The Pancreatic Cancer Collective, the strategic partnership of the Lustgarten Foundation and Stand Up To Cancer (SU2C), has awarded a total of $7 million in first-round "New Therapies Challenge" grants to seven teams of top cancer researchers to explore new pancreatic cancer treatments, the American Association for Cancer Research, the Scientific Partner of SU2C, announced today. Each team will receive up to $1 million in initial funding, with $4 million per team for clinical studies awaiting the most successful projects in the second round.
These teams are the first projects funded under the Pancreatic Cancer Collective launched this spring to accelerate pancreatic cancer research and improve patient outcomes for pancreatic cancer, which is one of the deadliest cancers, with a five-year survival rate of only 8 percent, according to the National Cancer Institute.
"New and effective treatments are urgently needed for cancer of the pancreas," said Phillip A. Sharp, PhD, the Nobel laureate who is chair of SU2C Scientific Advisory Committee (SAC) and scientific co-leader of the Collective. "The two-step process created by the Pancreatic Cancer Collective is an innovative and flexible approach that will speed up the research process, help us have a real impact on pancreatic cancer, and bring new hope to patients and their families."
The seven teams given funding in this first round of the Collective's New Therapies Challenge will conduct their research for the next 14 months, reporting their results to the Collective and the Joint Scientific Advisory Committee (JSAC) which selected these teams. The second round of funding of $4 million per team will support clinical studies of the most promising teams from the first round.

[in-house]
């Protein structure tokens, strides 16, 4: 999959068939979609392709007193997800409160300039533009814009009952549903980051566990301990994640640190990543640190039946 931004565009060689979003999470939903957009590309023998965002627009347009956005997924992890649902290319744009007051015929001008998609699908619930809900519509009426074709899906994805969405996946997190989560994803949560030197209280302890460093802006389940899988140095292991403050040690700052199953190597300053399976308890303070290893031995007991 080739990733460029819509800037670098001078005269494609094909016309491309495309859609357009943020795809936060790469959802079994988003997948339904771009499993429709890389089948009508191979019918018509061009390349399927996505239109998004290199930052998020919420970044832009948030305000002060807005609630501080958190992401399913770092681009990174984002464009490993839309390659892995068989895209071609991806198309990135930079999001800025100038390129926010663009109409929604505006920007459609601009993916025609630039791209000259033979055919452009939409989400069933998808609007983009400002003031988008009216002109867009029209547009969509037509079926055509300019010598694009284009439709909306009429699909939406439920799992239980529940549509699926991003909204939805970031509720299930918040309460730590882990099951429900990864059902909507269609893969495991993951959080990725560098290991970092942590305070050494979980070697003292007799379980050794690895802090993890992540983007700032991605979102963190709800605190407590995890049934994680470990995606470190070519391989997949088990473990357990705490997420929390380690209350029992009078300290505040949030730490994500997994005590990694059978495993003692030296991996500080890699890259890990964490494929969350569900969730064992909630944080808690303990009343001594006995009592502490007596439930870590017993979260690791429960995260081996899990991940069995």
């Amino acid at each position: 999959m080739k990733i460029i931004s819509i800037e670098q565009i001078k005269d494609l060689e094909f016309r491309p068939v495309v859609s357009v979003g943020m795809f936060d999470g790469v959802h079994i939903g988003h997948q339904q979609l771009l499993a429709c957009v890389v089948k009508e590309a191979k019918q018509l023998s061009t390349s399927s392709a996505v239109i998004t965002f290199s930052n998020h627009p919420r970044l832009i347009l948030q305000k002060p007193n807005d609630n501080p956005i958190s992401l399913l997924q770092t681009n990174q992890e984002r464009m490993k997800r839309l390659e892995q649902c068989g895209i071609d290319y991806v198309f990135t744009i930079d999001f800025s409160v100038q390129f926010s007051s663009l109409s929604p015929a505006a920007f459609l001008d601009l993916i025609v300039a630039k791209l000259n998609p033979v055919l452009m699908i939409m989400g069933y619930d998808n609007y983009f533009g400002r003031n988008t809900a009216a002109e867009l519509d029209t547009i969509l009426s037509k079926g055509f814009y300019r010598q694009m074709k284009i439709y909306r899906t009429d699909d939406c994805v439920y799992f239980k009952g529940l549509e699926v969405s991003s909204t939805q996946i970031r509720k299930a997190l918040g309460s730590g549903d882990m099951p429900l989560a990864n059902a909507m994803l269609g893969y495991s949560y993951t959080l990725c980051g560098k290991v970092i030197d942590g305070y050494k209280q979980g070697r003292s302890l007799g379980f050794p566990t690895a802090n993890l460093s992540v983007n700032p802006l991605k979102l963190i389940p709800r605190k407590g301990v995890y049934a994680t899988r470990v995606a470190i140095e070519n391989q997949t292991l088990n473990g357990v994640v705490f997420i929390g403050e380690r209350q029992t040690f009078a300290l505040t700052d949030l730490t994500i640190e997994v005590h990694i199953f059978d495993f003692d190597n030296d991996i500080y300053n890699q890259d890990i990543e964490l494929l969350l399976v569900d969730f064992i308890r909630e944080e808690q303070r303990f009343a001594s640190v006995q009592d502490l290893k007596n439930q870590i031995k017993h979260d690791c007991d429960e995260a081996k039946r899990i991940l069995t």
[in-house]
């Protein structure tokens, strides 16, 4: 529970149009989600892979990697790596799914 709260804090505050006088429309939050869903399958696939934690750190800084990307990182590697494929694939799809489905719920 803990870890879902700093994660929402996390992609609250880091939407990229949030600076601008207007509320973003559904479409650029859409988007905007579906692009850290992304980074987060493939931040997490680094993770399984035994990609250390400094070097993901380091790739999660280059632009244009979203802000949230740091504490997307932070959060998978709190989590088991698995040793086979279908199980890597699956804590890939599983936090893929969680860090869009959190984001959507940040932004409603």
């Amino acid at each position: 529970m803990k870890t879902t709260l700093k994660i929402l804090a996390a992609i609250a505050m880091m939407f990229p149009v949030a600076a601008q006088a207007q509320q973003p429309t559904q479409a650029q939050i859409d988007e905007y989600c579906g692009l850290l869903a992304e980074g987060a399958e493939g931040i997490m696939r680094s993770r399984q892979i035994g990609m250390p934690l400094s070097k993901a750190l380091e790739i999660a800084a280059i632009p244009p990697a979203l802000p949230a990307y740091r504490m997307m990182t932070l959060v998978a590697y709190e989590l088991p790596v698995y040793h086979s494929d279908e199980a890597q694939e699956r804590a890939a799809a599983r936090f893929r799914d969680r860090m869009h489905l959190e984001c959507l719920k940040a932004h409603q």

"Pancreatic cancer research is moving faster than ever before," said Kerri Kaplan, Lustgarten's president and chief executive officer. "Now is the time for innovation and acceleration towards improved treatment for the patients who so desperately need and deserve better options."
"We are in a very exciting place right now for pancreatic cancer research," said David A. Tuveson, MD, PhD, Lustgarten's Chief Scientist and director of the cancer center at Cold Spring Harbor Laboratory, co-scientific leader of the Collective. "We're bringing together insights from immunology, targeted therapy, genomics, modeling, and other fields, and we're going to find out what should go forward to clinical studies. We are very optimistic that we can make some real progress."
"We launched this joint Collective to create a network of grants and researchers to accelerate the translation of research findings into treatments, through innovative and flexible models," said Sung Poblete, PhD, RN, president and CEO of Stand Up To Cancer. "We believe this New Therapies Challenge will help spur breakthroughs, and the potential for additional funding will spur even more breakthroughs."
The Pancreatic Cancer Collective's New Therapies Challenge Research Teams are: